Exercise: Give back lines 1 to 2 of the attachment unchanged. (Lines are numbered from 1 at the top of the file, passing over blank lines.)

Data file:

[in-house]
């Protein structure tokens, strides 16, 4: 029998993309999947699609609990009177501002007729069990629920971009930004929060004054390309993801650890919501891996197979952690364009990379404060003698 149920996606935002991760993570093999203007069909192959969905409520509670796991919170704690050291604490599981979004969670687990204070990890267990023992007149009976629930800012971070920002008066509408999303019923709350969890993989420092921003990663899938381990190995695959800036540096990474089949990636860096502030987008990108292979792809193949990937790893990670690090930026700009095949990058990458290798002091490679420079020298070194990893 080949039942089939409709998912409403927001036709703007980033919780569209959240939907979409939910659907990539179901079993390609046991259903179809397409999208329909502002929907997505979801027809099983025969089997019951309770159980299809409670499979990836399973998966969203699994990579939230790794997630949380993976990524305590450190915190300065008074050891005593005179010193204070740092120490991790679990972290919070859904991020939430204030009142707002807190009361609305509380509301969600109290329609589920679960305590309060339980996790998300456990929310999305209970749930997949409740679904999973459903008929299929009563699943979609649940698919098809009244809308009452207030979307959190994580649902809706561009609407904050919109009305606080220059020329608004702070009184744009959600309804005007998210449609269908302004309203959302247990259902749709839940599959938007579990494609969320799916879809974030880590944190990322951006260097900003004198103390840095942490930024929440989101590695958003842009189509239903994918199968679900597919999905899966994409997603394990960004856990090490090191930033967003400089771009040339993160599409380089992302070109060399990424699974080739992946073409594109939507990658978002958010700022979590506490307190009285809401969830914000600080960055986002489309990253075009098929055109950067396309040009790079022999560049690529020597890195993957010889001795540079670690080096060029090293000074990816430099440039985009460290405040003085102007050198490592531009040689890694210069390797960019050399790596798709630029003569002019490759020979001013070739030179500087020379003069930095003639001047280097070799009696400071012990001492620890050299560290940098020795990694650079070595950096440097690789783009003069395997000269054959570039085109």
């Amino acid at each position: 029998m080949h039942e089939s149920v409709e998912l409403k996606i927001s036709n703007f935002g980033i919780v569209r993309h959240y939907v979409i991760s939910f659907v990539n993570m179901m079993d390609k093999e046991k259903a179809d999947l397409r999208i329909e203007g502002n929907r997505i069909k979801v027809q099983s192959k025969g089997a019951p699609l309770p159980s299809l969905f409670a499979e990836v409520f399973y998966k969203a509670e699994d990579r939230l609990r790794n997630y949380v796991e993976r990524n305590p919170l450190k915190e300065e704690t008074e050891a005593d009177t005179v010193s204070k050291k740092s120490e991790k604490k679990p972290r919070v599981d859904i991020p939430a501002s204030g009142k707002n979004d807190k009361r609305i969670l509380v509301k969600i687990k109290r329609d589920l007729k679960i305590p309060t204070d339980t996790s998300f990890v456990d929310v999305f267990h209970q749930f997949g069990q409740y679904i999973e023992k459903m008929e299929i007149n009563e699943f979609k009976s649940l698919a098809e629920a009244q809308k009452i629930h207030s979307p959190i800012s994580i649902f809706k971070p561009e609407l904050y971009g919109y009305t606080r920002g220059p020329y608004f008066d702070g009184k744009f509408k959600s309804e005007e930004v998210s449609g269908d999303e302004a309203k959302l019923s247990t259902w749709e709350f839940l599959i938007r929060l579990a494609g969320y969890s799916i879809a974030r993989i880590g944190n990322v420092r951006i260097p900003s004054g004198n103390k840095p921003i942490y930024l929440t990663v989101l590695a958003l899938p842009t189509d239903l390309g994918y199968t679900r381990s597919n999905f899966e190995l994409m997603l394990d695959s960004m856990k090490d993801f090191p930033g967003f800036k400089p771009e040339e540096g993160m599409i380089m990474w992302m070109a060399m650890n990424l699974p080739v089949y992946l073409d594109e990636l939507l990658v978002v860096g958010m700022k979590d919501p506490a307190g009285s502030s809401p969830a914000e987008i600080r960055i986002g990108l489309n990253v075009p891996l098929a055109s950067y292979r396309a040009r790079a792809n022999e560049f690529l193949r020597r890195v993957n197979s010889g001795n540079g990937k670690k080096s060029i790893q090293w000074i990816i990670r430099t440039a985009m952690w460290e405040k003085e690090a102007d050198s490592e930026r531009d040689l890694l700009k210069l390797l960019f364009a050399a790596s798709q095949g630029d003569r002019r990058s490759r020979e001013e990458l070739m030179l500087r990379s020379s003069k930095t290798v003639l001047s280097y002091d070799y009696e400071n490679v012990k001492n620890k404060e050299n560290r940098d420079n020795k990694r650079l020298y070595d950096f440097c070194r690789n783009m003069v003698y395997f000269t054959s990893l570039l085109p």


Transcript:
[in-house]
């Protein structure tokens, strides 16, 4: 029998993309999947699609609990009177501002007729069990629920971009930004929060004054390309993801650890919501891996197979952690364009990379404060003698 149920996606935002991760993570093999203007069909192959969905409520509670796991919170704690050291604490599981979004969670687990204070990890267990023992007149009976629930800012971070920002008066509408999303019923709350969890993989420092921003990663899938381990190995695959800036540096990474089949990636860096502030987008990108292979792809193949990937790893990670690090930026700009095949990058990458290798002091490679420079020298070194990893 080949039942089939409709998912409403927001036709703007980033919780569209959240939907979409939910659907990539179901079993390609046991259903179809397409999208329909502002929907997505979801027809099983025969089997019951309770159980299809409670499979990836399973998966969203699994990579939230790794997630949380993976990524305590450190915190300065008074050891005593005179010193204070740092120490991790679990972290919070859904991020939430204030009142707002807190009361609305509380509301969600109290329609589920679960305590309060339980996790998300456990929310999305209970749930997949409740679904999973459903008929299929009563699943979609649940698919098809009244809308009452207030979307959190994580649902809706561009609407904050919109009305606080220059020329608004702070009184744009959600309804005007998210449609269908302004309203959302247990259902749709839940599959938007579990494609969320799916879809974030880590944190990322951006260097900003004198103390840095942490930024929440989101590695958003842009189509239903994918199968679900597919999905899966994409997603394990960004856990090490090191930033967003400089771009040339993160599409380089992302070109060399990424699974080739992946073409594109939507990658978002958010700022979590506490307190009285809401969830914000600080960055986002489309990253075009098929055109950067396309040009790079022999560049690529020597890195993957010889001795540079670690080096060029090293000074990816430099440039985009460290405040003085102007050198490592531009040689890694210069390797960019050399790596798709630029003569002019490759020979001013070739030179500087020379003069930095003639001047280097070799009696400071012990001492620890050299560290940098020795990694650079070595950096440097690789783009003069395997000269054959570039085109």